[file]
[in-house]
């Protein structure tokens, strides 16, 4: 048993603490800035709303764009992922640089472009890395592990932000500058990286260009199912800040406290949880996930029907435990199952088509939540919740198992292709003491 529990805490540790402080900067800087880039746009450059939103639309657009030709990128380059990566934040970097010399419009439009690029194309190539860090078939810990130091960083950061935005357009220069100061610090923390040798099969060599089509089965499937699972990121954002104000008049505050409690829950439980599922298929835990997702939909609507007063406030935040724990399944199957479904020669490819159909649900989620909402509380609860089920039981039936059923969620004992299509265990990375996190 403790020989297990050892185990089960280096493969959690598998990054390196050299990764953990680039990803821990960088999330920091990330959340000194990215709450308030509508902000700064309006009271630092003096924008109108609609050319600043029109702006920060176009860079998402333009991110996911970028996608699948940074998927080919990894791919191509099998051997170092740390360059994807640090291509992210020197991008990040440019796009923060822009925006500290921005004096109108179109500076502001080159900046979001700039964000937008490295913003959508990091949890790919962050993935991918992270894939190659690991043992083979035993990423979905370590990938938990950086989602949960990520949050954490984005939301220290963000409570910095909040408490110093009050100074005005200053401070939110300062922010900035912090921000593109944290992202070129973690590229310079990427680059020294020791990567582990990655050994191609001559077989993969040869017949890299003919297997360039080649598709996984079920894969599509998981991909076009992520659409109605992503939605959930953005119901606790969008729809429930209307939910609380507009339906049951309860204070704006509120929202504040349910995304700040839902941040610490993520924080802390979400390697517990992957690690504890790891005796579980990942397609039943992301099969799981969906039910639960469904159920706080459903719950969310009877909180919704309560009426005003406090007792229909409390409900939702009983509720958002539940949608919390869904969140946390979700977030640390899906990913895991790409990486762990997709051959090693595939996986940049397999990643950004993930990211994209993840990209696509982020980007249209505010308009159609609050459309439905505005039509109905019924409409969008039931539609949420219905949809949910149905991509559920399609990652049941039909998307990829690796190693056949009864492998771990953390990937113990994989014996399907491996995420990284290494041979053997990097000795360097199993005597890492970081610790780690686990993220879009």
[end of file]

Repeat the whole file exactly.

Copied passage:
[in-house]
């Protein structure tokens, strides 16, 4: 048993603490800035709303764009992922640089472009890395592990932000500058990286260009199912800040406290949880996930029907435990199952088509939540919740198992292709003491 529990805490540790402080900067800087880039746009450059939103639309657009030709990128380059990566934040970097010399419009439009690029194309190539860090078939810990130091960083950061935005357009220069100061610090923390040798099969060599089509089965499937699972990121954002104000008049505050409690829950439980599922298929835990997702939909609507007063406030935040724990399944199957479904020669490819159909649900989620909402509380609860089920039981039936059923969620004992299509265990990375996190 403790020989297990050892185990089960280096493969959690598998990054390196050299990764953990680039990803821990960088999330920091990330959340000194990215709450308030509508902000700064309006009271630092003096924008109108609609050319600043029109702006920060176009860079998402333009991110996911970028996608699948940074998927080919990894791919191509099998051997170092740390360059994807640090291509992210020197991008990040440019796009923060822009925006500290921005004096109108179109500076502001080159900046979001700039964000937008490295913003959508990091949890790919962050993935991918992270894939190659690991043992083979035993990423979905370590990938938990950086989602949960990520949050954490984005939301220290963000409570910095909040408490110093009050100074005005200053401070939110300062922010900035912090921000593109944290992202070129973690590229310079990427680059020294020791990567582990990655050994191609001559077989993969040869017949890299003919297997360039080649598709996984079920894969599509998981991909076009992520659409109605992503939605959930953005119901606790969008729809429930209307939910609380507009339906049951309860204070704006509120929202504040349910995304700040839902941040610490993520924080802390979400390697517990992957690690504890790891005796579980990942397609039943992301099969799981969906039910639960469904159920706080459903719950969310009877909180919704309560009426005003406090007792229909409390409900939702009983509720958002539940949608919390869904969140946390979700977030640390899906990913895991790409990486762990997709051959090693595939996986940049397999990643950004993930990211994209993840990209696509982020980007249209505010308009159609609050459309439905505005039509109905019924409409969008039931539609949420219905949809949910149905991509559920399609990652049941039909998307990829690796190693056949009864492998771990953390990937113990994989014996399907491996995420990284290494041979053997990097000795360097199993005597890492970081610790780690686990993220879009």